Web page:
The US justifies this expansion under international law, claiming the right to protect and manage resources and habitats above and below its extended continental shelf. Adhering to the 1982 UN Convention on the Law of the Sea (UNCLOS) and international customary law, the delineation of coordinates for areas 200 nautical miles from the coast is based on Scientific and Technical Guidelines.

This move has significant implications for the Arctic region, potentially escalating tensions with Russia, similar to geopolitical disputes in the South China Sea. Mead Treadwell, former lieutenant governor of Alaska, states extensive research supporting US claims, highlighting the newly controlled area's vastness.

The US assertion has unsettled Russia, raising concerns about a potential territorial conflict. Grigory Karasin from Russia's Federation Council deems the US expansion "unacceptable," and points out necessary measures for national interests in the area. President Vladimir Putin emphasizes the Arctic's strategic importance for Russia, linking economic opportunities, energy potential, logistics, and national security.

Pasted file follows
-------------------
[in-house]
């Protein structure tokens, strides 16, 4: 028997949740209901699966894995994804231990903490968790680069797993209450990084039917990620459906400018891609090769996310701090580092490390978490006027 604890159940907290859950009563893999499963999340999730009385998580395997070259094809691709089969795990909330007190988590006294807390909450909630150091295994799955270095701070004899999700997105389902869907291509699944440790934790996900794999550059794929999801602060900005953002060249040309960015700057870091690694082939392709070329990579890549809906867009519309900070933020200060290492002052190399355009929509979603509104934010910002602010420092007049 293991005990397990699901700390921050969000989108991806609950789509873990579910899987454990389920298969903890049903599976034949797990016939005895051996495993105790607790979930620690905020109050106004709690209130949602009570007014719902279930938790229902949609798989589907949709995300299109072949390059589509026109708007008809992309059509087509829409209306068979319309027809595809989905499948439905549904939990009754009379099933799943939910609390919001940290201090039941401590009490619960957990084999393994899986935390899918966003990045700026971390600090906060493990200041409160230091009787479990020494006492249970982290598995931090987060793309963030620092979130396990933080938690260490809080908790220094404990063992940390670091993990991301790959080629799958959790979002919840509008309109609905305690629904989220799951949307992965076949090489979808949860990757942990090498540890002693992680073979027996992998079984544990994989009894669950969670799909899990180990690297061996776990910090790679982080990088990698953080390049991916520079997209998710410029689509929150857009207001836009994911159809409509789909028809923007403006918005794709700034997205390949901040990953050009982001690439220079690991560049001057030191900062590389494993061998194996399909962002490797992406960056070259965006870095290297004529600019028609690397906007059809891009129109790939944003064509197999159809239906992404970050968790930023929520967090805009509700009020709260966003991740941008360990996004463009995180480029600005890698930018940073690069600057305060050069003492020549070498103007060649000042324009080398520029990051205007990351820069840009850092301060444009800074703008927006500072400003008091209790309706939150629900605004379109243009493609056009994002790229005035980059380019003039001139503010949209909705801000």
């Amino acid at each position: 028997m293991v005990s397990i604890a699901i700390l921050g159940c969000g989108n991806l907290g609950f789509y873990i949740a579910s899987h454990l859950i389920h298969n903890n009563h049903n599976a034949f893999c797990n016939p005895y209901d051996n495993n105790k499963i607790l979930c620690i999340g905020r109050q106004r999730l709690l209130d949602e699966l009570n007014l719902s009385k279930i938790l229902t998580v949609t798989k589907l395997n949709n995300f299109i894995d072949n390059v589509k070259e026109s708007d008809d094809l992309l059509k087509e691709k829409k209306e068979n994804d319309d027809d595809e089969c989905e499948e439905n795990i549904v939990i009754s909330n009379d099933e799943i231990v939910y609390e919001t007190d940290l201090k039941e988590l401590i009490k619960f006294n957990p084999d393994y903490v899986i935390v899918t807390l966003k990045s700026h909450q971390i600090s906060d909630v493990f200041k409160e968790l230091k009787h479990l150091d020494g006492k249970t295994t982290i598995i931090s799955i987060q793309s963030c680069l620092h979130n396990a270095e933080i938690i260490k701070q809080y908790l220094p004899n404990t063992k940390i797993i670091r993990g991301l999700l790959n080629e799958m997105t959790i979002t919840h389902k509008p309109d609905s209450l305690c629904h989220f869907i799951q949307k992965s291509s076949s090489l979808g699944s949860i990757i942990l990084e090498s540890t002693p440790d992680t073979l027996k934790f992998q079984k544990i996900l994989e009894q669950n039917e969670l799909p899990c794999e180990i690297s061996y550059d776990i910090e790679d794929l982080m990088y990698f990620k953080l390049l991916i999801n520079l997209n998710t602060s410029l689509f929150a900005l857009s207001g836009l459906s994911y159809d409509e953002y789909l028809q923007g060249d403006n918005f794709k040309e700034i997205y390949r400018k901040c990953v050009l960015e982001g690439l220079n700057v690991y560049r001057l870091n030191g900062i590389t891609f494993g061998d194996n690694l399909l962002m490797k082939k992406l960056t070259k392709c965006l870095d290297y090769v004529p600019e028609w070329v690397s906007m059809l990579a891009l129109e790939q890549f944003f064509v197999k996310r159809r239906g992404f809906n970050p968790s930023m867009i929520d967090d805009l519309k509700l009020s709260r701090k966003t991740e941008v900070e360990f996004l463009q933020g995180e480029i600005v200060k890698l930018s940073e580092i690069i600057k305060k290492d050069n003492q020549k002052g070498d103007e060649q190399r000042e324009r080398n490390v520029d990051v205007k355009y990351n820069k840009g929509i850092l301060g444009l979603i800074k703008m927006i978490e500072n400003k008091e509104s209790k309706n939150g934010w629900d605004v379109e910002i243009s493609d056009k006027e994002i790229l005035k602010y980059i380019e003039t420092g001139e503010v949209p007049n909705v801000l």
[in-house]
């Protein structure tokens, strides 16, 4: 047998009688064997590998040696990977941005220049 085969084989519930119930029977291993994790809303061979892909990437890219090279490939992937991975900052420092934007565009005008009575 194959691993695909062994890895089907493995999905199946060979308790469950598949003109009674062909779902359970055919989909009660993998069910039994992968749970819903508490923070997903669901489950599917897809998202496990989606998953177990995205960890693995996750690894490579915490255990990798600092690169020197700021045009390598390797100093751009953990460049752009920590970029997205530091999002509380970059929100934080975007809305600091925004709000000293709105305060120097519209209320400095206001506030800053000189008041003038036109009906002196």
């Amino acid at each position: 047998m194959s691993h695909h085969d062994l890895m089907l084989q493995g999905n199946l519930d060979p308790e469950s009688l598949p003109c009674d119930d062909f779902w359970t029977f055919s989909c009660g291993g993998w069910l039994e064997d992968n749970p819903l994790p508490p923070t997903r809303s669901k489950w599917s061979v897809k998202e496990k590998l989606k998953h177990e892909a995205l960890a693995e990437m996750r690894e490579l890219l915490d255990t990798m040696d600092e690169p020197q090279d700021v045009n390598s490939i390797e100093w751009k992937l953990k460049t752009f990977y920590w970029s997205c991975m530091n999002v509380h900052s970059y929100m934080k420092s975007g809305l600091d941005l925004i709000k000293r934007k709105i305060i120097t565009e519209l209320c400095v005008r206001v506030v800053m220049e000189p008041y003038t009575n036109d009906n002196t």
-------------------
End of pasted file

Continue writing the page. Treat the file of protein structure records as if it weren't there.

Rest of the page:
The geopolitical landscape in the Arctic unfolds with complex dynamics, impacting global trade routes and international relations. Russia, eyeing the Northern Sea Route as an alternative to the Suez Canal, is rapidly developing Arctic routes, aiming to surpass 100 million tons of cargo via the Northern Sea Route by 2030. China is also making significant strides in the Arctic, positioning itself for future transportation opportunities as ice keeps melting. New debates over the Arctic will be probably hot topics spoken about in the maritime domain soon.